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6 Ways to Get the Shot

You have your gear, extra memory cards, and charged batteries. You’ve reunited with your family and you’re ready to take some pictures! Time is moving quickly and people are fighting for your attention, either to engage in conversation or ask for help. Work out your camera settings beforehand, even if it’s just an educated guess that you fine tune later.

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#1: Move Around

Don’t sit in one place and expect things to happen around you. Move around, make eye contact, and engage in small talk to create a candid smile. This interaction will warm people up to the lens and make them feel less awkward. Be kind when you perceive people getting tense around the camera and simply move on.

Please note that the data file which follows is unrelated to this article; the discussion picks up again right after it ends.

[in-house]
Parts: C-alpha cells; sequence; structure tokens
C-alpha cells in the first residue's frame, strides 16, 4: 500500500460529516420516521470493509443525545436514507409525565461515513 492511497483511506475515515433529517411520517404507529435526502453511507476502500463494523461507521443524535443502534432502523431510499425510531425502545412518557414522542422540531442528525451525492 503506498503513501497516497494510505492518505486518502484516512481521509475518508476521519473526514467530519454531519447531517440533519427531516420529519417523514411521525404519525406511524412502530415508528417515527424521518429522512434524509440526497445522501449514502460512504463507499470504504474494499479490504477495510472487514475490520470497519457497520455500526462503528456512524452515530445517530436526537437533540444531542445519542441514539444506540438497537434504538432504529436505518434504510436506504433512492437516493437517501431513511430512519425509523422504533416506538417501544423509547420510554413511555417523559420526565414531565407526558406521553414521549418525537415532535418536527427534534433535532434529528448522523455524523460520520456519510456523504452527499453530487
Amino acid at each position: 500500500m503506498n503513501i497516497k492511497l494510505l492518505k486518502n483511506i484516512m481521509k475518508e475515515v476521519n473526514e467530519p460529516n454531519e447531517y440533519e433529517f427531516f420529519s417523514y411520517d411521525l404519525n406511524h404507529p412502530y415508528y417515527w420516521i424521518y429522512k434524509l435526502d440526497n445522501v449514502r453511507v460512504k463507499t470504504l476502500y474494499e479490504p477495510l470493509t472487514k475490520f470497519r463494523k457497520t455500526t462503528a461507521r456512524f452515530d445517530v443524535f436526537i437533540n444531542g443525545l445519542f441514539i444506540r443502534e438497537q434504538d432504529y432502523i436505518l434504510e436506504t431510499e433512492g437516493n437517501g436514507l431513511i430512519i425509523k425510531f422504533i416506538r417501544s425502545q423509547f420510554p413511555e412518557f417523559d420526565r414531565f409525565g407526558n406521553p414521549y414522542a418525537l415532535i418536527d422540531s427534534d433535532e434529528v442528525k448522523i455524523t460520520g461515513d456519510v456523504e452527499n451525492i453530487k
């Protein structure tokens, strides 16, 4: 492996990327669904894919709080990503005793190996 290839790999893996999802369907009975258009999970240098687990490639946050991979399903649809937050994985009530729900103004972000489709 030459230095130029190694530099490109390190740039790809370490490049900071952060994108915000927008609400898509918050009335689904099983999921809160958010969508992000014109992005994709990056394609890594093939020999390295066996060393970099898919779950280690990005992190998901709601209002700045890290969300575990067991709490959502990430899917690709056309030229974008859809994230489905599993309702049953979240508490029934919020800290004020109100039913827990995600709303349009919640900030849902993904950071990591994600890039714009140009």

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#2: Don’t Force It With Shy People

There will always be subjects who love the spotlight and those who shy away from it. Keep tabs on what you’ve shot to avoid repetitive pictures of the same people. You’ll be more aware of when your shy family member is in their element and forgotten about the camera. This may require keeping your distance with a telephoto lens and accepting whatever light they’re in.

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#3: Get Low for Perspective

Shoot to chronicle the events and environment that are relevant to the reunion. Are there people who haven’t seen each other in years or young cousins embarking on a new friendship? Get in close using a telephoto lens or down low, in the case of kids, to photograph from their perspective.

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#4: Don’t Forget Still Objects and Food